SRO plan underway at former hospital.
The non-profit Community Access Inc. is rehabilitating the double five--story building under the direction of Peter L. Woll Architect.
According to Steven R. Coe, executive director of Community Access, the group is creating 123 single-occupancy efficiency apartments and two doubles.
The majority of the prospective tenants have a history of mental illness and will be receiving treatment, Coe said. The ground floor will contain recreation and classroom space, an exercise room, and an institutional-sized kitchen facility with a cafe/dining area.
A landscape architect is in the process of being selected to design a water garden for the central courtyard and there will be room for other resident gardens, as well, Coe added.
The new apartments are, in fact, a collaborative effort. The property was purchased from the RTC by Community Access for $1.4 million and was paid for by the city's Housing Preservation and Development (HPD) through the SRO Loan Program. HPD is also paying for the major portion of the rehabilitation with $8.25 million.
Tax credit syndicators, the National Equity Fund and the Corporation for the Support of Housing, are providing $4.9 million while a $ 250,000 grant was obtained from Anchor Savings under its Affordable Home Program.
Residents will be paying 30 percent of their incomes towards rent and will be referred by other agencies in the community.
National Enterprise tax credits will help pay for a front desk security/concierge and the New York City Department of Health will provide on site programming, education and other services.
"The idea is to have a college dorm sort of thing," Coe explained, "and to get people involved in all sorts of things. You're restoring peoples lives. "
Architect Beth Cooper said, since the building is a National Landmark, they tried to be as sensitive to the existing skin as possible. Working with a preservation consultant, they have matched both the brownstone and the color of the mortar for pointing in the laboratory.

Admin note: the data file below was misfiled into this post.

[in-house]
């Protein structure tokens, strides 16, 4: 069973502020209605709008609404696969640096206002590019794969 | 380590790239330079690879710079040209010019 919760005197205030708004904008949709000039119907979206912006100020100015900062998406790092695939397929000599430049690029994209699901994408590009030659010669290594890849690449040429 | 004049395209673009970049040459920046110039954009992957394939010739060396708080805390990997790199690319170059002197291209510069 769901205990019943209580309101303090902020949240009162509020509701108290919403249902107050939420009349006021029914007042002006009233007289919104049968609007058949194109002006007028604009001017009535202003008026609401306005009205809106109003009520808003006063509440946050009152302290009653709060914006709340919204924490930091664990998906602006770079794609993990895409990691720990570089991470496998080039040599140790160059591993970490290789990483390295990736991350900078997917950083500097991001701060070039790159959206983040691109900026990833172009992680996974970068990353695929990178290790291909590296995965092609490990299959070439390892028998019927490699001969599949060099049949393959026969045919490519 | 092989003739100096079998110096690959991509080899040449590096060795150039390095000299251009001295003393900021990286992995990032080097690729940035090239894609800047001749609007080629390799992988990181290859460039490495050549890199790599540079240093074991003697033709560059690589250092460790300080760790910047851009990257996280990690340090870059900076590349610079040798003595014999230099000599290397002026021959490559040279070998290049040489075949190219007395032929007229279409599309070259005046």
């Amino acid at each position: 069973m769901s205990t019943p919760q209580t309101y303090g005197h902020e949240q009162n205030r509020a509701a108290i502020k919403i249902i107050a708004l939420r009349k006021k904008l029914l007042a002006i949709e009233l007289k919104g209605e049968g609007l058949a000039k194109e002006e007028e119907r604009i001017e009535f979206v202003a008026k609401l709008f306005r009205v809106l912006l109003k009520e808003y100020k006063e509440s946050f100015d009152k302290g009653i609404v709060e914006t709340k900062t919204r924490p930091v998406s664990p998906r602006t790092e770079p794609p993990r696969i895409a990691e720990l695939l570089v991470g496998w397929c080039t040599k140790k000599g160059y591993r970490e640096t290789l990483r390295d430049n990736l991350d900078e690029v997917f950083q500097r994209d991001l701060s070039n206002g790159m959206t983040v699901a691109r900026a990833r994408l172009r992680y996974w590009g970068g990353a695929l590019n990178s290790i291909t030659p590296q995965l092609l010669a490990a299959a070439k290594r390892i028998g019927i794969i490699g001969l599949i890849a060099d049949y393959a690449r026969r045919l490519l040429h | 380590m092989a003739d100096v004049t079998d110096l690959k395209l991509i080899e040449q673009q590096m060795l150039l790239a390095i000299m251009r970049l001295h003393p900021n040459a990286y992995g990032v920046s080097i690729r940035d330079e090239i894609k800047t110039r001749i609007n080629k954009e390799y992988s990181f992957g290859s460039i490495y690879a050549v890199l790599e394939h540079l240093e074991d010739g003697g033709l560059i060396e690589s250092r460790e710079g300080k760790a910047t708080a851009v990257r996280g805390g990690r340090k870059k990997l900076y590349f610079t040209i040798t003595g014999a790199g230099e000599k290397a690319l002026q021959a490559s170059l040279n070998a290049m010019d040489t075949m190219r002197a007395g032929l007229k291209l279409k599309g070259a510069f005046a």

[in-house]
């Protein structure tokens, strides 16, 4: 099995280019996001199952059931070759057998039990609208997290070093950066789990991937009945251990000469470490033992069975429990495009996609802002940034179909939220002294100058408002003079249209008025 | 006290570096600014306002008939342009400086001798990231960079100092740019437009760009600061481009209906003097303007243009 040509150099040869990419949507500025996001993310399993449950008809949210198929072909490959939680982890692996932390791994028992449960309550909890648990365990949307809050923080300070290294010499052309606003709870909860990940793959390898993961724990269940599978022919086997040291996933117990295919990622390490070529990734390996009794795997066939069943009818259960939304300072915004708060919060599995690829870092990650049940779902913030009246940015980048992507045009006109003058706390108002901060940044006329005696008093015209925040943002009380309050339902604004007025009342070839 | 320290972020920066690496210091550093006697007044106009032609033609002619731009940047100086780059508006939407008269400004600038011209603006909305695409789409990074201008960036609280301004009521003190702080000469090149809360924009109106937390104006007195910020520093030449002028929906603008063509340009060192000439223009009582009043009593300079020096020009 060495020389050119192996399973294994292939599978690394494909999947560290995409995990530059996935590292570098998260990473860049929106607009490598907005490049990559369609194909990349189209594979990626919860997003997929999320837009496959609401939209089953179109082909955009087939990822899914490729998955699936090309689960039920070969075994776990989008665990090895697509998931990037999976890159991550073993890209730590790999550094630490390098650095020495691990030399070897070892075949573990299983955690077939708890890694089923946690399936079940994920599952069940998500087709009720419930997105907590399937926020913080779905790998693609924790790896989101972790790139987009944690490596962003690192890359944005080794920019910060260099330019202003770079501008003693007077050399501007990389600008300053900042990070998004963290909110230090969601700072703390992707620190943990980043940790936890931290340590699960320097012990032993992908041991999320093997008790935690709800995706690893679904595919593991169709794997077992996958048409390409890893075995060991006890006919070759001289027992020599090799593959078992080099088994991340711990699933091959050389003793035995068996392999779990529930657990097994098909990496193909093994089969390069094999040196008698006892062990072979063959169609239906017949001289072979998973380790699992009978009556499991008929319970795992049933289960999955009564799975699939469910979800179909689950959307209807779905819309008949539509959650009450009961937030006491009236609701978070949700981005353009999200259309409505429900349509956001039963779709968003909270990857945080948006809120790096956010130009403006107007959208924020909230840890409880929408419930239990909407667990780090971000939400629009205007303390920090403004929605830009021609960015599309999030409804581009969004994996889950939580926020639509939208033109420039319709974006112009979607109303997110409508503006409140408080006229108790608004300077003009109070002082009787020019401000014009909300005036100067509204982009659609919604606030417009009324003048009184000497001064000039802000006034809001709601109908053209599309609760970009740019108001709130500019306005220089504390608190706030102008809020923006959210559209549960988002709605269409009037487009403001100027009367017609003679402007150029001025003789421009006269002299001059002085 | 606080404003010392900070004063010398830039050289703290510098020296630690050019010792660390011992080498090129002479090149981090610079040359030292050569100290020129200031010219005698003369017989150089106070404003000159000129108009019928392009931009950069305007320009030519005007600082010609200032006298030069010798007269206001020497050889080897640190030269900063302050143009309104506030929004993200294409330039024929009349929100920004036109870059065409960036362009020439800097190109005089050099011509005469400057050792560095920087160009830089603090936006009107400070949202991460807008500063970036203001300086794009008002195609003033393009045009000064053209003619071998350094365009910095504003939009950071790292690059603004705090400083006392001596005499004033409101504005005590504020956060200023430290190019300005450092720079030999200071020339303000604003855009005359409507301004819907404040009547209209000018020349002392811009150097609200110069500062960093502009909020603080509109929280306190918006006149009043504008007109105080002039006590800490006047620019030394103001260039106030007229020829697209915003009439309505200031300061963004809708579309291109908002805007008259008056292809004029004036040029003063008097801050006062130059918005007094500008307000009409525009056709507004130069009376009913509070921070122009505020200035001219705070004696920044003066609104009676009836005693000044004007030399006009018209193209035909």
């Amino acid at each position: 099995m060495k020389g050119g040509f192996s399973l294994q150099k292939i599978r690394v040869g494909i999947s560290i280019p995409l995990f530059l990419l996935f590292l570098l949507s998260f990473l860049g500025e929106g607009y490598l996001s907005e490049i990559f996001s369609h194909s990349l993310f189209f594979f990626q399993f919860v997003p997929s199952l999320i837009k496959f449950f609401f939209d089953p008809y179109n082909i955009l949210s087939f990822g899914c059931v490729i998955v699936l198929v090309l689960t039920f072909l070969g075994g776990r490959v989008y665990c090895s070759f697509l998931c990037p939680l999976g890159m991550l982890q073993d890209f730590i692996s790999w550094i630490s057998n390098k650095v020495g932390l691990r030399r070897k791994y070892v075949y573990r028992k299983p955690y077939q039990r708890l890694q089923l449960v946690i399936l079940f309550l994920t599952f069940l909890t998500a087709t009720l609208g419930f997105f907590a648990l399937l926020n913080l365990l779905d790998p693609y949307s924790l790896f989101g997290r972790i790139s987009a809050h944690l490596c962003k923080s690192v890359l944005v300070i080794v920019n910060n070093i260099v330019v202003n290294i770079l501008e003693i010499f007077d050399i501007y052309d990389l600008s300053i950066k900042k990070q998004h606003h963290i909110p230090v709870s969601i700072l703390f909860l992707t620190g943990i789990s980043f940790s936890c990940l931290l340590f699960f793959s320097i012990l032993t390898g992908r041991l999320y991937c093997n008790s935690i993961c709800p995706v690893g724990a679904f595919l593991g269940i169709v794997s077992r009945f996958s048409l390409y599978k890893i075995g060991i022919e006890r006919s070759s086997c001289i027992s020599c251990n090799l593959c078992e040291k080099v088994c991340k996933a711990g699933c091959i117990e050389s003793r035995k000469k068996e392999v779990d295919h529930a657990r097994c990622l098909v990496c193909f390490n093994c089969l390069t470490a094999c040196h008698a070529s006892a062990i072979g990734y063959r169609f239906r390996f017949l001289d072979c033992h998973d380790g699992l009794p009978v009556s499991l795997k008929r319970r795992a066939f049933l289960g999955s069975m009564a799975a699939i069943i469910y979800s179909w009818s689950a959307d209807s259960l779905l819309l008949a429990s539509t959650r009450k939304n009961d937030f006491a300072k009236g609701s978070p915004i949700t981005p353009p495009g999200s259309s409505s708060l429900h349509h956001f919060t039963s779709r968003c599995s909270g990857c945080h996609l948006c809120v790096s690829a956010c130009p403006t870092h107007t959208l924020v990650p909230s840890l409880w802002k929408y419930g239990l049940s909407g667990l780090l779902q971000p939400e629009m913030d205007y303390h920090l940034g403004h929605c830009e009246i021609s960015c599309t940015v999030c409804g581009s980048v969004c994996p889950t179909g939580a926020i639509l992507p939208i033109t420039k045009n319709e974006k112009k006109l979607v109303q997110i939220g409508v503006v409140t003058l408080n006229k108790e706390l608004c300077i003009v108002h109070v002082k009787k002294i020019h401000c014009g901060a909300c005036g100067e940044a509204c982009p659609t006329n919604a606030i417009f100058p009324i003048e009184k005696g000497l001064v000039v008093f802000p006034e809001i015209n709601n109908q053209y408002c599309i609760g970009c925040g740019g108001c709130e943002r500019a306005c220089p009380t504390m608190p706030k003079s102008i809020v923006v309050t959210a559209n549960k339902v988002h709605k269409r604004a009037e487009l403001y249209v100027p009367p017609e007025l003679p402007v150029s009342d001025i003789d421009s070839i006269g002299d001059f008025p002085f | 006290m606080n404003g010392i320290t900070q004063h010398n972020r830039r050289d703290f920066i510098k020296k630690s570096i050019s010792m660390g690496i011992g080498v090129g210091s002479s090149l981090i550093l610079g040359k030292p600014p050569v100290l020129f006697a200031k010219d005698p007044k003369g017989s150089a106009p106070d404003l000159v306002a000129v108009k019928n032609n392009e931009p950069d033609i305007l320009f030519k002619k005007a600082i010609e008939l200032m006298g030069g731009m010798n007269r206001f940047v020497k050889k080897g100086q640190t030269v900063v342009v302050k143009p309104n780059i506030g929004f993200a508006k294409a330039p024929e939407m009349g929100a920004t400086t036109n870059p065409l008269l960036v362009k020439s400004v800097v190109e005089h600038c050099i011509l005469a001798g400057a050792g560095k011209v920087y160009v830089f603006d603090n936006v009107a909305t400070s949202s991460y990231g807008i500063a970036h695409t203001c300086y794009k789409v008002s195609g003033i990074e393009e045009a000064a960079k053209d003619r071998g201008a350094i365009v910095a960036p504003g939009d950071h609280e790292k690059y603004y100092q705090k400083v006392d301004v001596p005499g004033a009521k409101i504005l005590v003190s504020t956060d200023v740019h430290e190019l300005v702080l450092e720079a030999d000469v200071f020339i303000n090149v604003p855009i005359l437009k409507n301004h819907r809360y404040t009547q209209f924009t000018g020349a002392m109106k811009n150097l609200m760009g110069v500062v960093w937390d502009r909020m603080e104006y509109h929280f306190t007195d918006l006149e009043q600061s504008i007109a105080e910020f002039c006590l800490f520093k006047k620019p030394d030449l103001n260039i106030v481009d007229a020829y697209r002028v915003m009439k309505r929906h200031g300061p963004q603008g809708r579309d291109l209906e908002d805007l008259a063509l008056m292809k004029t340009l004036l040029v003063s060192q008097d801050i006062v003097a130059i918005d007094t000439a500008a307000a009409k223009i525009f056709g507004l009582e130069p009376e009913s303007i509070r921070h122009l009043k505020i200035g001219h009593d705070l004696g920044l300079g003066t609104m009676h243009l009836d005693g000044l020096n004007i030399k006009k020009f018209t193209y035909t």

"The brick was an amazing match," she said. "You just find it by luck. "
Coe said they are working with a budget of approximately $9.3 million between the acquisition and soft costs for the nearly 60,000-square-foot structure. Reserves for programs and other services will bring the total cost to $13.4 million.
Designed by the architectural firm of John Rochester Thomas, the building was constructed in 1897 to replace a smaller hospital to the west. It opened in 1901. A wing was begun in 1904 and finished in 1907 and, in 1930, the roof was removed and a fifth story was added.
In 1961,the hospital lost its accreditation and became a school for the mentally retarded the 1968. It was listed in the National Register of Historic Places in 1982.
Thereafter, a series of five developers were involved, according to Coe. The last sponsor pledged the property as collateral on another conversion in Staten Island. The bank took over when the developer defaulted and the property was eventually acquired by the RTC.
The last sponsor, Coe said, caused extensive structural damage which is now being restored.
"They broke out spots for air conditioning sleeves and doorways and took out half of the roof, " he explained.
Community Housing wanted to allow for air conditioning, as well but the windows are 4 by 8 feet and listed on the National Register of Historic Places.
"We were able to get the city to go with design elements that are unusual," Coe said.
Since they could not pierce the walls, the city agreed to a gas-powered air conditioning and heating unit and Con Ed will give them a rebate.
Community Access operates other singles facilities and recreation programs in the East Village and is constructing permanent housing for singles and families on Fourth Street and Avenue C.
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|Title Annotation:||New York, New York building under rehabilitation through SRO Loan Program paid for by New York, New York Department of Housing Preservation and Development|
|Publication:||Real Estate Weekly|
|Date:||Dec 30, 1992|
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